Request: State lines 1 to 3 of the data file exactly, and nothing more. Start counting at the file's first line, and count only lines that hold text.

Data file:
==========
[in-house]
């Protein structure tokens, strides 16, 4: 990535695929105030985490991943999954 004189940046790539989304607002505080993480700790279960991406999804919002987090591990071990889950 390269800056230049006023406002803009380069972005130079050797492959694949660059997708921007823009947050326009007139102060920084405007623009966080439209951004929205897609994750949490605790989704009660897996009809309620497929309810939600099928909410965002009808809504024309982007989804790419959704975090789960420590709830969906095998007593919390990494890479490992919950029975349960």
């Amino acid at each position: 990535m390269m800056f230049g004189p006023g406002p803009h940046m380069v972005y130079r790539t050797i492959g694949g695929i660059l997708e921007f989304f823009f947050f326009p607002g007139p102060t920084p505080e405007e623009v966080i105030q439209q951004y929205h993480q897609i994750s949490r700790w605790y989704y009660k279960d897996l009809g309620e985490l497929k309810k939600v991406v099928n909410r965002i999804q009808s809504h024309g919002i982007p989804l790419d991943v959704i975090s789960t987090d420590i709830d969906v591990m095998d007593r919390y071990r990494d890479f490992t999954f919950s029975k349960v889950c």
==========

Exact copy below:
[in-house]
């Protein structure tokens, strides 16, 4: 990535695929105030985490991943999954 004189940046790539989304607002505080993480700790279960991406999804919002987090591990071990889950 390269800056230049006023406002803009380069972005130079050797492959694949660059997708921007823009947050326009007139102060920084405007623009966080439209951004929205897609994750949490605790989704009660897996009809309620497929309810939600099928909410965002009808809504024309982007989804790419959704975090789960420590709830969906095998007593919390990494890479490992919950029975349960």
């Amino acid at each position: 990535m390269m800056f230049g004189p006023g406002p803009h940046m380069v972005y130079r790539t050797i492959g694949g695929i660059l997708e921007f989304f823009f947050f326009p607002g007139p102060t920084p505080e405007e623009v966080i105030q439209q951004y929205h993480q897609i994750s949490r700790w605790y989704y009660k279960d897996l009809g309620e985490l497929k309810k939600v991406v099928n909410r965002i999804q009808s809504h024309g919002i982007p989804l790419d991943v959704i975090s789960t987090d420590i709830d969906v591990m095998d007593r919390y071990r990494d890479f490992t999954f919950s029975k349960v889950c």